Women, employment status, and hypertension: Cross-sectional and prospective findings from the Atherosclerosis Risk in Communities (ARIC) Study

Kathryn M. Rose, Beth Newman, Herman A. Tyroler, Moyses Szklo, Donna Arnett, Narain Srivastava

Research output: Contribution to journalArticle

Abstract

PURPOSE: This study examined the cross-sectional and prospective associations between employment status and hypertension among middle-aged, African-American (AA) and European-American (EA) women participating in the Atherosclerosis Risk in Communities Study. METHODS: Employed women and homemakers from the baseline examination (1987-89) were included in the cross-sectional study (n = 7351). Associations between employment and the incidence of hypertension ascertained at visit 2 (1990-92) were determined among those who at baseline, had low-normal blood pressure (not hypertensive and systolic blood pressure (SBP) ≤ 120 mm Hg systolic and diastolic blood pressure (DBP) ≤ 80 mm Hg (n = 3194). Logistic regression analysis was used to examine the association between employment status and hypertension by ethnicity, taking into account covariates. RESULTS: At baseline, employed women were less likely to be hypertensive (SBP ≥ 140 mm Hg or DBP ≥ 90 mm Hg or current use of antihypertensive drugs) than were homemakers (prevalence odds ratio (POR) = 0.70; 95% confidence interval (CI) = 0.62-0.79), controlling for age, body mass index, and education. Among the subgroup who had low-normal blood pressure at baseline, employed women were less likely to develop hypertension during the three-year time period than were homemakers (odds ratio (OR) = 0.68; 95% CI = 0.44-1.05). The inverse association was stronger among AA (RR = 0.37; 95% CI = 0.16-0.88) than EA (OR = 0.83; 95% CI = 0.50-1.38) women. CONCLUSIONS: These findings suggest that the inverse association between hypertension and employment status is not due to a healthy worker effect, and that employment may confer protection against incident hypertension in women. Copyright (C) 1999 Elsevier Science Inc.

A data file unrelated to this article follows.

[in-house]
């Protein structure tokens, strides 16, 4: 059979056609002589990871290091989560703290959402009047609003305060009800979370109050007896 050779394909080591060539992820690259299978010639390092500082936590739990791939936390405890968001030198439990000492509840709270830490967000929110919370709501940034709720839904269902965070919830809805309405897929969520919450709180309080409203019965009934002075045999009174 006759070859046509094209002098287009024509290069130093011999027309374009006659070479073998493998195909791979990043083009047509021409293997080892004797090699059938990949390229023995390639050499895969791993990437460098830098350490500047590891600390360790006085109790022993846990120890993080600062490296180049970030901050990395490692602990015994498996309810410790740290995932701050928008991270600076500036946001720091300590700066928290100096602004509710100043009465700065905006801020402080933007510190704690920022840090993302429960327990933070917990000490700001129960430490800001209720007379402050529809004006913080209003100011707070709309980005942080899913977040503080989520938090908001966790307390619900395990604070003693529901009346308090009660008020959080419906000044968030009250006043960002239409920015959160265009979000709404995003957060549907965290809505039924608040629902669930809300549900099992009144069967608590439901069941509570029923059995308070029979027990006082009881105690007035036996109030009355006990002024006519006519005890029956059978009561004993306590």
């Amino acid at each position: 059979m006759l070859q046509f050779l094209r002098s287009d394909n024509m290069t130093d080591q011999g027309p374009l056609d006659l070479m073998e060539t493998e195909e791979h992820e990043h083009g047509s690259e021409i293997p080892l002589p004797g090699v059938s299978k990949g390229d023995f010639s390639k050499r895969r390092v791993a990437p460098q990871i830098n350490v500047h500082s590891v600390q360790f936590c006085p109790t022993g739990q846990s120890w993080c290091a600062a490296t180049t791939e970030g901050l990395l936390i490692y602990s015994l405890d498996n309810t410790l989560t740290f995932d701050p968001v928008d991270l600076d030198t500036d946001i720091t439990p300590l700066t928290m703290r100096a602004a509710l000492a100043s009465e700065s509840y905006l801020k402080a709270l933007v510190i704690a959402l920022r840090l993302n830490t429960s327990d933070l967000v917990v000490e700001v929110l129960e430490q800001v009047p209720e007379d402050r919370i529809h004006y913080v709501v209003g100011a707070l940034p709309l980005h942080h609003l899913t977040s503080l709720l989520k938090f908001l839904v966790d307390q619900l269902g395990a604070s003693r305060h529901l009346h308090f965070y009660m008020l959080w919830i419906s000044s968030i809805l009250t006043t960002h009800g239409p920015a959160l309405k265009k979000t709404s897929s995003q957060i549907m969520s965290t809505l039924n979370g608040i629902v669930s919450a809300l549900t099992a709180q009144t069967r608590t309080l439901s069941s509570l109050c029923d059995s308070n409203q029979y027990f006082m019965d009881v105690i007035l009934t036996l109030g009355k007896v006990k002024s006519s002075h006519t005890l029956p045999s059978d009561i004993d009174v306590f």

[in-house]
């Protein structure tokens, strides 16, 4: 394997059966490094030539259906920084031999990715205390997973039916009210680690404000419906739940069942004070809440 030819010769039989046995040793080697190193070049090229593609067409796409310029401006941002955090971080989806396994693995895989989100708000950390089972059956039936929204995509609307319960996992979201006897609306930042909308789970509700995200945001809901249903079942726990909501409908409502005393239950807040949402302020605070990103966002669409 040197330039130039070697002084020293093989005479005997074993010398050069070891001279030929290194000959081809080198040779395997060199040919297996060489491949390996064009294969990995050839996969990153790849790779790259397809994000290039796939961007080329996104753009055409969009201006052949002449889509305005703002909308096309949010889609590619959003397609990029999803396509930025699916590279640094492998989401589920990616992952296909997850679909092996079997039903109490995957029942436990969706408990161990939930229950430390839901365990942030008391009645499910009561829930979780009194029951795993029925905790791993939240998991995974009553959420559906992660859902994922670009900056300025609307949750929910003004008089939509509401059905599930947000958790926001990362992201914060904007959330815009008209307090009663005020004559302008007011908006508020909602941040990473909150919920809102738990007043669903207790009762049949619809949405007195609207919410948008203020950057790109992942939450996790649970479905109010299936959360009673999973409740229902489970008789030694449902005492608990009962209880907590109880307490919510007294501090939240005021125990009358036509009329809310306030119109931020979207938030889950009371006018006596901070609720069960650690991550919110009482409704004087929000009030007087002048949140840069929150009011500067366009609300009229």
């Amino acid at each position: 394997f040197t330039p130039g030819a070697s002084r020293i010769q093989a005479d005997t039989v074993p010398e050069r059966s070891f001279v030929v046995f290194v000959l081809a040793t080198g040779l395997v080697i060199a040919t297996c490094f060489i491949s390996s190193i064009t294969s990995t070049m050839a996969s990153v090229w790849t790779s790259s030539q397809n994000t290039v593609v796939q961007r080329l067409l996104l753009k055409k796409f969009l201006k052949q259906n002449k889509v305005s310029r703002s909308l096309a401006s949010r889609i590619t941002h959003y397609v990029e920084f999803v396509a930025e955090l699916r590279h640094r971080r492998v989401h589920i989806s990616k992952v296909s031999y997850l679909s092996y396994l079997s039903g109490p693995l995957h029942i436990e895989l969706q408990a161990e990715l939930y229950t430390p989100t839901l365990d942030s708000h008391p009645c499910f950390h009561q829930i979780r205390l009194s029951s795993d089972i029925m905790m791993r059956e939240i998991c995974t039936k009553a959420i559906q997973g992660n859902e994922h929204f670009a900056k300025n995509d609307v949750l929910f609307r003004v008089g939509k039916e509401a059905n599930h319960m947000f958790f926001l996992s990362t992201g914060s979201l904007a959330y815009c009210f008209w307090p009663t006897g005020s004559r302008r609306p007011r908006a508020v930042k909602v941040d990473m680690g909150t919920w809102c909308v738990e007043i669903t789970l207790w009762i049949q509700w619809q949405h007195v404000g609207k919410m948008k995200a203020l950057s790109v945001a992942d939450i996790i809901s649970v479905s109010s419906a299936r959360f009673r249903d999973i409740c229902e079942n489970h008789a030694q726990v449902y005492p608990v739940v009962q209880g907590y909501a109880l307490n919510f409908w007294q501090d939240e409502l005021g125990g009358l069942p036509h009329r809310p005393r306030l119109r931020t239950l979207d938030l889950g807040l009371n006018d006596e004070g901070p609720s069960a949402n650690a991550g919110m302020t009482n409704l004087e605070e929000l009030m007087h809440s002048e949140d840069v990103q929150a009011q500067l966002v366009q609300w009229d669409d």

Original languageEnglish (US)
Pages (from-to)374-382
Number of pages9
JournalAnnals of Epidemiology
Volume9
Issue number6
DOIs
Publication statusPublished - 1999

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Keywords

  • African-American
  • Employment status
  • Hypertension
  • Women

ASJC Scopus subject areas

  • Medicine(all)
  • Public Health, Environmental and Occupational Health
  • Epidemiology

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